There’s a lot of governance. As a risk committee, we shouldn’t be second-guessing the executive team. That’s not our job. Instead, we make sure that the process by which they got to the decision is correct. So we look to the structure of our committees to ensure they can do that well. Who’s on the committee? Is it effective? Are the questions robust? Do we challenge each other? Do we incite change through the committee? We’re trying to probe the process so we’re not just ticking boxes. We’re looking for the appropriate risk culture.

One of the things I think is important to risk culture is a ‘lessons learned process’. When something does happen I don’t want fingers being pointed, I want root causes. It’s not about the person who allowed it to happen, but the structure and how it can be corrected. What was missing? What happened? Where was the failure? And, if a person was at fault, how do we support and teach them?

A culture of finger-pointing will never get to the root cause. People who make mistakes will never come forward for fear of being blamed and punished, which is bad because escalation is how we identify and fix those mistakes. And this is especially true for financial services, which is a risk-taking industry with a certain ‘risk appetite’ that allows for a level of misses and mistakes. We want to not only encourage people to come forward but reward those who alert us to mistakes so we can continue to improve.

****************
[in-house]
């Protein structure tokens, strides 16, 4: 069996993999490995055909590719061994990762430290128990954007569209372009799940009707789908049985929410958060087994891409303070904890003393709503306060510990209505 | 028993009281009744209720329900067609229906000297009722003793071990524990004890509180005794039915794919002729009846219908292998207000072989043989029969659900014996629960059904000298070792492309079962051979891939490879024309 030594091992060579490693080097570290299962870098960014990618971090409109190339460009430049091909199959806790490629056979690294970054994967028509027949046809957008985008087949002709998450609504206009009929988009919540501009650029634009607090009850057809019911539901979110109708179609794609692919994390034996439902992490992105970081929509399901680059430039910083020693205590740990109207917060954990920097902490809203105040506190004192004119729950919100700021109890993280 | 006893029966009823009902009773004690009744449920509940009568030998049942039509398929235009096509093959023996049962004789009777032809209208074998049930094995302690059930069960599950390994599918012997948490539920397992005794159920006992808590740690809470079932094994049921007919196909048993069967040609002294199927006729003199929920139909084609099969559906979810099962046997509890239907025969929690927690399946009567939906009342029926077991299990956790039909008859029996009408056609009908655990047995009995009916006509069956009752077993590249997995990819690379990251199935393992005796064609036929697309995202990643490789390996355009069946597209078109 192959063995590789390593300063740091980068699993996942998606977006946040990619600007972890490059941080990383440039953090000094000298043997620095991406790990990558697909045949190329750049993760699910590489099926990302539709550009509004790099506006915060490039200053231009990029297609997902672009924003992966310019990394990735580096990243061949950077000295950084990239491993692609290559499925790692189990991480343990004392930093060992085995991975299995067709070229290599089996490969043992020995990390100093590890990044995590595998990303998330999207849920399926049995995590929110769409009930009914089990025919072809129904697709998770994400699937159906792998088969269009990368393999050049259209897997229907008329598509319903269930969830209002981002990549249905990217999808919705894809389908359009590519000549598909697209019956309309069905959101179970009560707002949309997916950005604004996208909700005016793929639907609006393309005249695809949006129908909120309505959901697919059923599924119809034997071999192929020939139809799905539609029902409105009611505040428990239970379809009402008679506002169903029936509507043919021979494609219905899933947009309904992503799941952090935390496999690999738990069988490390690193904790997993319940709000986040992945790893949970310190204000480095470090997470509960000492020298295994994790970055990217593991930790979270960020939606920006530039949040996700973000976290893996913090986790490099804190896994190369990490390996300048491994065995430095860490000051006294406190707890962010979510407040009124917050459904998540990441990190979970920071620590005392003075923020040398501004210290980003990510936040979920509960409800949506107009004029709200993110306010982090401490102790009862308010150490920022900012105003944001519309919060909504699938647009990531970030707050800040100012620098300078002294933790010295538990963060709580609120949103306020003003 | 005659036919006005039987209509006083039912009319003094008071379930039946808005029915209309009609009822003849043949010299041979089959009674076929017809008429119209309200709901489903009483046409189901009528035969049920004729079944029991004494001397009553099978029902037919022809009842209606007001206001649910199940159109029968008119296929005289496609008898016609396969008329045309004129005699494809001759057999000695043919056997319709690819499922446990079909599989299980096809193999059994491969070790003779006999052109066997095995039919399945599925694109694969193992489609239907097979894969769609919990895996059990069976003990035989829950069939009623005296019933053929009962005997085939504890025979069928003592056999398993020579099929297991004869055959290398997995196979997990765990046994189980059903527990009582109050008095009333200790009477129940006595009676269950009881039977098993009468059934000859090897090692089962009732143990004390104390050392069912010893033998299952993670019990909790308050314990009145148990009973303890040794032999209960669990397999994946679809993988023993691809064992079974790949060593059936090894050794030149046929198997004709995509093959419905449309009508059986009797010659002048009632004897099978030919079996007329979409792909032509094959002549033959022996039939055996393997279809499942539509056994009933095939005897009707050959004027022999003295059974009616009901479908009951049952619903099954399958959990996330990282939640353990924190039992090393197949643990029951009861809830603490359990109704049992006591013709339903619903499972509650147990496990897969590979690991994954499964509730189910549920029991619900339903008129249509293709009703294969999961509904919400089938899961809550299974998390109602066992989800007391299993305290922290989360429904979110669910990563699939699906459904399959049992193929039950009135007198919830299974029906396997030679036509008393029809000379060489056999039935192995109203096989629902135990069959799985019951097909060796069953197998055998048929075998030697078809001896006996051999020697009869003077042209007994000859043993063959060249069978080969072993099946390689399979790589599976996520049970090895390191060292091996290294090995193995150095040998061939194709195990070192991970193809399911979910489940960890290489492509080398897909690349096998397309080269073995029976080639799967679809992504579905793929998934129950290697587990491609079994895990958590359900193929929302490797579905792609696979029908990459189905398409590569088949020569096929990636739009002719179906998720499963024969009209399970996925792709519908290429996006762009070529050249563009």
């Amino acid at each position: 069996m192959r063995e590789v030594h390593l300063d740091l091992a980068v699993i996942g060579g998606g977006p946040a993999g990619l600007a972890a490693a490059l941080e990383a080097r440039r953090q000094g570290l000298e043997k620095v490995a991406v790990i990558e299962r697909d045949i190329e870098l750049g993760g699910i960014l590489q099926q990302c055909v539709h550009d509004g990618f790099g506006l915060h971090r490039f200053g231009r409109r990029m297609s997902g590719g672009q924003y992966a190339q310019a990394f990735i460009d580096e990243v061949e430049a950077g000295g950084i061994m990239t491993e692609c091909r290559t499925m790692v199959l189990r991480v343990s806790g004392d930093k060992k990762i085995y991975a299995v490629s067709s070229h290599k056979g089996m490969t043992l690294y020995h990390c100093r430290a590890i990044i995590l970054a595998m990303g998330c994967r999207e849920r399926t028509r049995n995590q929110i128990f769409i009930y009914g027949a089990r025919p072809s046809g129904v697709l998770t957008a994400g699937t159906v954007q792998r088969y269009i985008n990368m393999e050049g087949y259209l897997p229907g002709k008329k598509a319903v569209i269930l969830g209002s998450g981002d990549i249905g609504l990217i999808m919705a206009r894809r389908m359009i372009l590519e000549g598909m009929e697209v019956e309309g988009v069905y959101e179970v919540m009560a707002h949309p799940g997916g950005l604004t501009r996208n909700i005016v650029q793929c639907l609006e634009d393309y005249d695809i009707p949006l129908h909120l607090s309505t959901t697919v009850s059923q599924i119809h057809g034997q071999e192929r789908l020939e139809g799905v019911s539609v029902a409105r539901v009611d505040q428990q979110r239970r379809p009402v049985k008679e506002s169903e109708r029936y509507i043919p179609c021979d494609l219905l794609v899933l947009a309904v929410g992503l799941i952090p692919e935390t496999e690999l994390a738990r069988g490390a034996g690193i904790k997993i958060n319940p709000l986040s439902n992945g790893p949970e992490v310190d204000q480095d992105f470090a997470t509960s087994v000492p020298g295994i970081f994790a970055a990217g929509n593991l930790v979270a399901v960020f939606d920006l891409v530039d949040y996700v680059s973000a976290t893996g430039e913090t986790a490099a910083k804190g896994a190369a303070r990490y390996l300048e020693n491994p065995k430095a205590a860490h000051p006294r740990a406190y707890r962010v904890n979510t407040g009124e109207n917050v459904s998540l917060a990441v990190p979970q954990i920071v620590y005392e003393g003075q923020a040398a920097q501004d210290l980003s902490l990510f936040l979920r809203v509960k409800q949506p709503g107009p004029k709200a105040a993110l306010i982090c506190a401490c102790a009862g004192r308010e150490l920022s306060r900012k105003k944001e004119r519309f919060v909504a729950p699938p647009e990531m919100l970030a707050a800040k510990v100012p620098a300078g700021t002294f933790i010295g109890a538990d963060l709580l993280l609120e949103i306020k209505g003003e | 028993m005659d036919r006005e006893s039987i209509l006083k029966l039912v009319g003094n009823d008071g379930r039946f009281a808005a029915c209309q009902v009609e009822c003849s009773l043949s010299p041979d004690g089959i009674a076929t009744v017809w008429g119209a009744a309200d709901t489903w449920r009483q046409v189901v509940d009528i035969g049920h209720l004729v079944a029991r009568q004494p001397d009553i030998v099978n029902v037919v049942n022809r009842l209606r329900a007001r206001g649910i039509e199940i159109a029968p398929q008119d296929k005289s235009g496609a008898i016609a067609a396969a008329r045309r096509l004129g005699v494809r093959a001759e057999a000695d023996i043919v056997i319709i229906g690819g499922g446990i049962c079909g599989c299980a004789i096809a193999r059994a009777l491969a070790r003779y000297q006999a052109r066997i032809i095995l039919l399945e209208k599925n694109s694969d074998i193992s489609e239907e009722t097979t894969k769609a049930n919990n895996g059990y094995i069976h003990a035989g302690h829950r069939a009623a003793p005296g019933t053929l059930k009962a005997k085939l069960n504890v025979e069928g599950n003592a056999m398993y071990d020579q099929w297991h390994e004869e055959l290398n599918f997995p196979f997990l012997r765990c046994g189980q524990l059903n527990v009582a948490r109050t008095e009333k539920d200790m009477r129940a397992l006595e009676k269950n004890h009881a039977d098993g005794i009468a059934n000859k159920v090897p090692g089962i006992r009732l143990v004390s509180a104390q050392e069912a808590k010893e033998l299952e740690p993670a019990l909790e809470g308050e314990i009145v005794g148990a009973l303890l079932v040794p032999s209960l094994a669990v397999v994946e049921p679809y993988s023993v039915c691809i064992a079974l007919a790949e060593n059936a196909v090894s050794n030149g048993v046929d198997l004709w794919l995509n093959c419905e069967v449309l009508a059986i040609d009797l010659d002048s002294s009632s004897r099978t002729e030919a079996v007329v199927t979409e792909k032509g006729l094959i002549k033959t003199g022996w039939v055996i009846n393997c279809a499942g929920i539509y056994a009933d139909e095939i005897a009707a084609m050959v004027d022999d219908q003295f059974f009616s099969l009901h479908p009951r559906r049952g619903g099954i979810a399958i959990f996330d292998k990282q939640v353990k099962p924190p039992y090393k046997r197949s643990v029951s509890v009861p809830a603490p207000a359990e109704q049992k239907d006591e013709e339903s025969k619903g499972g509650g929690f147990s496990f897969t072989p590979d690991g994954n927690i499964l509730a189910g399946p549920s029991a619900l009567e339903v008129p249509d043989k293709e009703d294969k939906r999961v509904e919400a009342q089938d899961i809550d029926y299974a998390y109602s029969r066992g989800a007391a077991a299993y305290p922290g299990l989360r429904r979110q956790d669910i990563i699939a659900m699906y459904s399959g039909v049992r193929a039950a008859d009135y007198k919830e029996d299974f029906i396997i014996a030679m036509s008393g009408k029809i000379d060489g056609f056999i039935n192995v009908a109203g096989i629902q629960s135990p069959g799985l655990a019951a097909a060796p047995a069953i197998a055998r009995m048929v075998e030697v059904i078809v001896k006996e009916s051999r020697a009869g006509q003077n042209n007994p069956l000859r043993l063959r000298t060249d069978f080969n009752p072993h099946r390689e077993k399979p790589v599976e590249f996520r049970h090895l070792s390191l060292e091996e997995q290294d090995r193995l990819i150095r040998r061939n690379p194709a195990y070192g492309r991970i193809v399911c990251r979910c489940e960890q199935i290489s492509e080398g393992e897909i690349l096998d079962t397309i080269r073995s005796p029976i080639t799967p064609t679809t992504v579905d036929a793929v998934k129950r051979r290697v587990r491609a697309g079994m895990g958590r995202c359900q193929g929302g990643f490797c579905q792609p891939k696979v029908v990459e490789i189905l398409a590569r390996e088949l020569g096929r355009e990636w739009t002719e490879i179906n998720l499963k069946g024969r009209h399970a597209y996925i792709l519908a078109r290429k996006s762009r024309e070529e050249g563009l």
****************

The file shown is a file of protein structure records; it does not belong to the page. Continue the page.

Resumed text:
Nurole Insight

Terri’s journey to the boardroom may be unique, but the challenges she faced as a young working mother without traditional ‘board ready’ experience are anything but. Establishing a plan of action that involves using your non-traditional background to hit traditional benchmarks for board readiness can be a good way to break into your first board role, which you can then use as a proving ground. Perseverance is essential when seeking a board role, but shifting perspectives coupled with board recruitment platforms like Nurole can help alleviate the pressure of building your board resume by placing your credentials in front of decision-makers who understand the value of board diversity.

🎙️ You can listen to the podcast Enter the Boardroom on Spotify and Apple Podcasts to stay up-to-date on the latest in board-level expertise. 

Let's finish with a few quick fire questions...

One book every board member should read?

Billion Dollar Whale By Tom Wright and Bradley Hope

Favourite quote?

“We are all failures - at least the best of us are.” - J.M. Barrie

Favourite holiday?

Hiking across Turkey and staying with people along the way

Most significant professional insight?

When picking a board, ask yourself if you’re going to learn from the people around the table.

Favourite app?

Wise (and not just because I sit on the board!)

If you are looking for senior executive and non-executive director roles, Nurole's innovative recruitment platform can help.